Later in the conversation, the Rebbe turned to my wife and said to her, “I know that you are a principal of a school, and I’ve heard about your activities and the awards you received.” He added that he appreciated all the education work she did in Migdal HaEmek, and he emphasized that education is the foundation of Judaism, so it must be organized and thorough, which requires a great investment of energy.

The Rebbe also suggested to my wife that Israeli schools should try to separate boys and girls. As an example of a precedent, he mentioned the education system in England where separation between genders in school has been accepted for many years; it has been very successful there as evidenced by higher grades earned by the students.

It was amazing to me how familiar the Rebbe was with what was going on in the world. I recall that he said, “If boys and girls are sitting in the classroom together, and a boy pulls the braids of a girl sitting in front of him, would they be able to concentrate on learning? It’s clear that it isn’t possible to educate effectively in such a situation. And it gets even more difficult in the older grades.”

My wife answered that in her opinion it would be impossible to separate genders in Israeli schools because such a basic reform would require the approval of the Ministry of Education. She doubted that the secular sector would agree to this, nor would the national religious sector. In response the Rebbe said that the first attempt should be made in the secular schools. “You will not be able to convince the national religious people because, for them, this would represent political interference,” the Rebbe said with a smile. He then suggested that a pilot program, including a control group, be organized in a professional way, in order to track the students’ achievements over the course of several years, with the goal of showing that gender separation improves student achievement.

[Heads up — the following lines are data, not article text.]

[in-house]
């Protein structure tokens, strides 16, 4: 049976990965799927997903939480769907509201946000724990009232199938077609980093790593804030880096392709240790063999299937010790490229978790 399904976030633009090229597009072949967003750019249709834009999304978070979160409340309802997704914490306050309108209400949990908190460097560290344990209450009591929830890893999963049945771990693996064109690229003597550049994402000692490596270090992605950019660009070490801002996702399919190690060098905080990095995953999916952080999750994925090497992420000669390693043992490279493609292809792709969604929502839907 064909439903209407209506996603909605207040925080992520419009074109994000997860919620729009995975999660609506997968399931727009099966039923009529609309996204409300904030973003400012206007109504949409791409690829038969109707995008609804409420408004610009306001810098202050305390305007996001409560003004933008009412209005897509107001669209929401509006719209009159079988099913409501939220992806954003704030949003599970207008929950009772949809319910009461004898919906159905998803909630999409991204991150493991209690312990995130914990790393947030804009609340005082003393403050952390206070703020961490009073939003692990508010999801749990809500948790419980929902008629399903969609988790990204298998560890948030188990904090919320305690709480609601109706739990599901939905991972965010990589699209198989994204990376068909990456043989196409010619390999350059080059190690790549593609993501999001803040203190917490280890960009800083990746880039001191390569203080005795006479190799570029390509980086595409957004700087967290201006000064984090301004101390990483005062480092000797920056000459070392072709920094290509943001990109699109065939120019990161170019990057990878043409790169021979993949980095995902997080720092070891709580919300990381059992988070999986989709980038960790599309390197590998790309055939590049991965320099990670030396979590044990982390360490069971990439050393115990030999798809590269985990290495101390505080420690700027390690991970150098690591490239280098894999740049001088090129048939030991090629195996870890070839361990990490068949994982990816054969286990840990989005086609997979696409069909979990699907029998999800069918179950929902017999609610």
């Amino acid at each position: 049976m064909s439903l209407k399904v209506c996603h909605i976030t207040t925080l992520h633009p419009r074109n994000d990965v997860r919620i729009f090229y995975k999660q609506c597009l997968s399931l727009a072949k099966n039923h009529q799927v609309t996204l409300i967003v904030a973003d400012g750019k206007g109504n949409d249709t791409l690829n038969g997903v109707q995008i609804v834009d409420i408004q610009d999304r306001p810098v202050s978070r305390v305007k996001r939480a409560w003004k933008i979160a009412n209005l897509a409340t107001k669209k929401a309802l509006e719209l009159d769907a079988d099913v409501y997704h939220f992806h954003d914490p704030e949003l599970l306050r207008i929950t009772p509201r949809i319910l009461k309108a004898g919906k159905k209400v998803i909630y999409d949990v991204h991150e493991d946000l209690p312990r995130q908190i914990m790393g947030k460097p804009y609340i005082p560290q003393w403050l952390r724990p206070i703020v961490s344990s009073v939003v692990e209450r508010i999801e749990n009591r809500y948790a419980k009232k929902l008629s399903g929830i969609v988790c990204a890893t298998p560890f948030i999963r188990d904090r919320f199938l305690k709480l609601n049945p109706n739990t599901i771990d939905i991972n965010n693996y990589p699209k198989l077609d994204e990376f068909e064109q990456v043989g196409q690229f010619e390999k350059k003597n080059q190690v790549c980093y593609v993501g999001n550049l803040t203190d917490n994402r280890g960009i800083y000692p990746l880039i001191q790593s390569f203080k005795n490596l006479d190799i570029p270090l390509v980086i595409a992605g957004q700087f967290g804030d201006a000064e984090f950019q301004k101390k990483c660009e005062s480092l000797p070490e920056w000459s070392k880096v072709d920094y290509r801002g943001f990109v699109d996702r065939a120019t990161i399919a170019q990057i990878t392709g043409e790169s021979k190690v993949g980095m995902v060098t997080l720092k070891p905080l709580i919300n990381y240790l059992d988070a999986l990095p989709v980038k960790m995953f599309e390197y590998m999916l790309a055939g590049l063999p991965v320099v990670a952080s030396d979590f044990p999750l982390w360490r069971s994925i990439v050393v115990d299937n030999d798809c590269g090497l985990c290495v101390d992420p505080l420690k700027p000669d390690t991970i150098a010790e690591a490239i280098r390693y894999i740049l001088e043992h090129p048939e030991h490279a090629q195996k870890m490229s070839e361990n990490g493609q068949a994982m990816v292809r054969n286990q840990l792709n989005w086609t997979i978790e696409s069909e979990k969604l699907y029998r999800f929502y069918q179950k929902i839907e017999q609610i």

Toward the end of the meeting, the Rebbe asked my wife how many children we had, and she responded that we had four children – three boys and a girl. She had with her a picture of our daughter, who was a baby at the time; in the photo, lit Shabbat candles could be seen in the background. My wife took out the picture and showed it to the Rebbe, who noted the candles, and that the picture was taken after Shabbat had begun. He took out a quarter and gave it to my wife for the baby, and told her that when our daughter grows up a bit, she should teach her to light Shabbat candles every Friday.

The whole meeting lasted about forty minutes, and although a buzzer rang several times throughout it, signaling that we should conclude because there were other people waiting to come in, the Rebbe didn’t cut the meeting short.

When we left, a big group of yeshiva students holding recorders surrounded us and requested to hear exactly what the Rebbe told us. Also, throughout our journey across the United States, whenever we came to Jewish areas, Chabad representatives waited for us, eager to hear what the Rebbe had said.

The meeting with the Rebbe was a very special experience for us. It’s been a milestone in our lives, and the memory of it has accompanied us throughout all the years which have since passed.